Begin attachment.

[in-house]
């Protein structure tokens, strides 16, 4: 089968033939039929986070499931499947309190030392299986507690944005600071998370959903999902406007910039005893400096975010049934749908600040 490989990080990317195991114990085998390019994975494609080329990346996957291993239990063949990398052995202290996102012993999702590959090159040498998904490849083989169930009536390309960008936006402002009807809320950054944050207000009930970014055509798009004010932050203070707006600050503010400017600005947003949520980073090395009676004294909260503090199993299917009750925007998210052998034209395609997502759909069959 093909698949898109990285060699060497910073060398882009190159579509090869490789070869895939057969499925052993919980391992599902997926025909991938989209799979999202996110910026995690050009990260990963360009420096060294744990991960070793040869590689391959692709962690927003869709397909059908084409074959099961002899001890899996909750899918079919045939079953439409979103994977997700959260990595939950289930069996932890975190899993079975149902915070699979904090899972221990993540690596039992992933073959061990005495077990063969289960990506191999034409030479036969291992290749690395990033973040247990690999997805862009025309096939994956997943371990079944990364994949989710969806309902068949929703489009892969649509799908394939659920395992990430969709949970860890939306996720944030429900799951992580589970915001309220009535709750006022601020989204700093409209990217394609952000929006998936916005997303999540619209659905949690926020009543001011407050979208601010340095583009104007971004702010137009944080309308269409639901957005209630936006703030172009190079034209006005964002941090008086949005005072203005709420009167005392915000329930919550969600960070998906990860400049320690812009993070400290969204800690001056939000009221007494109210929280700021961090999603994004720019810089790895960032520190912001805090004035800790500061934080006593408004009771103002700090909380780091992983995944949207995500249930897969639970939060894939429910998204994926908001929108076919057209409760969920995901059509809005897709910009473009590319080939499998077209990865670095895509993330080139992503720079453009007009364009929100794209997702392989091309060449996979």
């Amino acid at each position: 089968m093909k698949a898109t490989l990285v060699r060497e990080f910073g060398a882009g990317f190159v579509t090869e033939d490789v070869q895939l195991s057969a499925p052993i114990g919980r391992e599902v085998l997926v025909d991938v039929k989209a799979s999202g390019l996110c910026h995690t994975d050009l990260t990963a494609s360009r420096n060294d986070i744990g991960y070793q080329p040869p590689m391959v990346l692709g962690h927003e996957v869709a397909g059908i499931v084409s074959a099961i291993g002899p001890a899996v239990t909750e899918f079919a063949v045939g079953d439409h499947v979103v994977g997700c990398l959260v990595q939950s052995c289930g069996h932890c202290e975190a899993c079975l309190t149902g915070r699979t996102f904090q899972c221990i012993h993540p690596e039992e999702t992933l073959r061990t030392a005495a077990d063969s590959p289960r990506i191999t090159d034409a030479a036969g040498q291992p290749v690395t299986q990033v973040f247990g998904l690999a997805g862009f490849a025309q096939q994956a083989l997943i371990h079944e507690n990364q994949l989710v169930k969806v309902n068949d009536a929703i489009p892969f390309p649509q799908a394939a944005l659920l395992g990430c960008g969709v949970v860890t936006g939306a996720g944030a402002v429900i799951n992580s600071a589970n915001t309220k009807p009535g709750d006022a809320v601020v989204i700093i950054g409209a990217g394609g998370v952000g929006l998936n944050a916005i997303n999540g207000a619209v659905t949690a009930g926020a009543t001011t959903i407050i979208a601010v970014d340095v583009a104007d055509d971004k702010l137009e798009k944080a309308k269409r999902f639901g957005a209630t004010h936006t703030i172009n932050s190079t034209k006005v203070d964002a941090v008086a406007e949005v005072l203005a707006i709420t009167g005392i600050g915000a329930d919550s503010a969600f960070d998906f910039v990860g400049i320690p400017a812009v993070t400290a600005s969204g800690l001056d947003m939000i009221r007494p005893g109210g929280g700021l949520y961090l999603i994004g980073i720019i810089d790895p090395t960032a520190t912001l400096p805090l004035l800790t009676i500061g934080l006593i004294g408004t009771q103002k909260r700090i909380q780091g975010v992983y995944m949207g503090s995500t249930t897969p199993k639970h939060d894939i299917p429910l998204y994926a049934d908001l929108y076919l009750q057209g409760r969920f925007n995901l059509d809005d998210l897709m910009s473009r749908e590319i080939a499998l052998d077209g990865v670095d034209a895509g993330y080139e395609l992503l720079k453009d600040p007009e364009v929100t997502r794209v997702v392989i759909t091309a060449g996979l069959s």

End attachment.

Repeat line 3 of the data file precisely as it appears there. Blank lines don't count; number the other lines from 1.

């Amino acid at each position: 089968m093909k698949a898109t490989l990285v060699r060497e990080f910073g060398a882009g990317f190159v579509t090869e033939d490789v070869q895939l195991s057969a499925p052993i114990g919980r391992e599902v085998l997926v025909d991938v039929k989209a799979s999202g390019l996110c910026h995690t994975d050009l990260t990963a494609s360009r420096n060294d986070i744990g991960y070793q080329p040869p590689m391959v990346l692709g962690h927003e996957v869709a397909g059908i499931v084409s074959a099961i291993g002899p001890a899996v239990t909750e899918f079919a063949v045939g079953d439409h499947v979103v994977g997700c990398l959260v990595q939950s052995c289930g069996h932890c202290e975190a899993c079975l309190t149902g915070r699979t996102f904090q899972c221990i012993h993540p690596e039992e999702t992933l073959r061990t030392a005495a077990d063969s590959p289960r990506i191999t090159d034409a030479a036969g040498q291992p290749v690395t299986q990033v973040f247990g998904l690999a997805g862009f490849a025309q096939q994956a083989l997943i371990h079944e507690n990364q994949l989710v169930k969806v309902n068949d009536a929703i489009p892969f390309p649509q799908a394939a944005l659920l395992g990430c960008g969709v949970v860890t936006g939306a996720g944030a402002v429900i799951n992580s600071a589970n915001t309220k009807p009535g709750d006022a809320v601020v989204i700093i950054g409209a990217g394609g998370v952000g929006l998936n944050a916005i997303n999540g207000a619209v659905t949690a009930g926020a009543t001011t959903i407050i979208a601010v970014d340095v583009a104007d055509d971004k702010l137009e798009k944080a309308k269409r999902f639901g957005a209630t004010h936006t703030i172009n932050s190079t034209k006005v203070d964002a941090v008086a406007e949005v005072l203005a707006i709420t009167g005392i600050g915000a329930d919550s503010a969600f960070d998906f910039v990860g400049i320690p400017a812009v993070t400290a600005s969204g800690l001056d947003m939000i009221r007494p005893g109210g929280g700021l949520y961090l999603i994004g980073i720019i810089d790895p090395t960032a520190t912001l400096p805090l004035l800790t009676i500061g934080l006593i004294g408004t009771q103002k909260r700090i909380q780091g975010v992983y995944m949207g503090s995500t249930t897969p199993k639970h939060d894939i299917p429910l998204y994926a049934d908001l929108y076919l009750q057209g409760r969920f925007n995901l059509d809005d998210l897709m910009s473009r749908e590319i080939a499998l052998d077209g990865v670095d034209a895509g993330y080139e395609l992503l720079k453009d600040p007009e364009v929100t997502r794209v997702v392989i759909t091309a060449g996979l069959s």